ness unit or organization, including their own
customers or the broader research community.
Research is interdisciplinary and global.
The use of open-source technology platforms gives researchers more freedom to communicate and collaborate on real-time discovery successes and challenges, which ultimately
lead to breakthroughs. They can instantly
share information and collaborate with colleagues down the hall, in another building or
with peers across the world.
6. SCIENTISTS THAT UNDERSTAND THE BIG PICTURE
Research environments are integrating more
purposeful reminders of the greater pur-
pose driving an organization’s success. This
includes more deliberate branding of the
workplace environment to communicate how
the research aligns with the organization’s
strategic business objectives and enhances the
lives of its customers.
At GSK’s Research Triangle Park campus,
labs and offices feature dynamic graphics
that highlight how the company’s products
improve people’s health.
7. SUSTAINABILIT Y AS THE NEW NORM
Because research environments require significantly more energy to operate than office
spaces, an emphasis on sustainable design and
Shaping the scientific
workplace of the future
continued from page 31
ingly happening in offices, meeting rooms,
special “project rooms,” videoconferences,
corridors, stairwells and outdoor courtyards.
Organizations with research components
are increasingly expecting their office environments to support their scientific culture in new
and innovative ways. When GlaxoSmithKline
(GSK) renovated its offices in Research Triangle
Park, N.C., the company removed the physical
and visual barriers separating office staff from
researchers and added hubs where cross-func-tional teams can gather and collaborate.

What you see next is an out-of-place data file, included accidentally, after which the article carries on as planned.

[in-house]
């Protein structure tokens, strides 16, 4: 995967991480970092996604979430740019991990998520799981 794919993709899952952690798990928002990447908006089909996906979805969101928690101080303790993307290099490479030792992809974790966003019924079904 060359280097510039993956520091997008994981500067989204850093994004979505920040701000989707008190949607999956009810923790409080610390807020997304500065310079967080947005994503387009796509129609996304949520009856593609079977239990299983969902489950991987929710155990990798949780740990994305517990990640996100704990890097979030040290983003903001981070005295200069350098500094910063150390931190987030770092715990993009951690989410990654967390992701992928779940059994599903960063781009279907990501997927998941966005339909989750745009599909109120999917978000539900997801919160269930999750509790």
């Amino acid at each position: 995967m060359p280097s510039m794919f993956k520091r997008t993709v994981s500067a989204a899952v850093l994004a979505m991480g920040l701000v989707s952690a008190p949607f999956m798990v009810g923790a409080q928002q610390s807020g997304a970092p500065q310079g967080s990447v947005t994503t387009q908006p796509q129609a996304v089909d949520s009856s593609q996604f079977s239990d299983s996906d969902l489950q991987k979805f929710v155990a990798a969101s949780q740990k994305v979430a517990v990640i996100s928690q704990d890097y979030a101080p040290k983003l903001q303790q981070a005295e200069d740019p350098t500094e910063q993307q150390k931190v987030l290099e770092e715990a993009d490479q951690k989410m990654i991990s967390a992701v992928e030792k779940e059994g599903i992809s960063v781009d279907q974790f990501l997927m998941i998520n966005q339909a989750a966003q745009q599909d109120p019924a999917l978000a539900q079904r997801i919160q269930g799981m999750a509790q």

3. SPACE FOR THE COLLISION OF IDEAS
Scientific breakthroughs are more often the
product of teamwork than individual genius.
The scientific workplace of the future will bring
all types of people together in environments
that make it easy for them to see each other, celebrate their accomplishments and share ideas.
To encourage the socialization of ideas at The
Francis Crick Institute, four lab wings called
“science neighborhoods” are arranged around a
village square in which a dramatic, linear atrium creates central collaboration spaces across
multiple communities. As people move through
the building toward strategically located shared
amenities, they encounter each other as well as
quiet “concentrative” spaces for small groups
and open “publish” spaces where they can present achievements in progress.
4. TECHNOLOGY IS UNTETHERING RESEARCHERS
The scientific workplace of the future will have
no boundaries separating people from the technology they need. Advances in instrumentation
and equipment technologies are promoting
more automation, smaller lab footprints, miniaturization and a proliferation of mobile technology and wireless applications. This unteth-ers researchers from their labs, freeing them to
work in a variety of environments while collaborating with virtual teams across the world.
Organizations will continue to reduce costs
by identifying opportunities for more research
activities to occur in environments that use less
energy and cost less to operate. This focus on
maximizing operational efficiencies will accelerate an ongoing shift toward more centralized
“core facilities” shared by multiple work streams.
5. OPEN-SOURCE PLATFORMS FOR
COLLABORATION AND SHARING
The complex problem-solving demands of
research are increasingly requiring scientists to
collaborate with others outside their own busi-
Better, smaller and more sophisticated tools streamline research at KAUST’s labs in Thuwal, Saudi Arabia. Image:
Visualization labs create opportunities for global research partnerships at KAUST. Image: Sam Fentress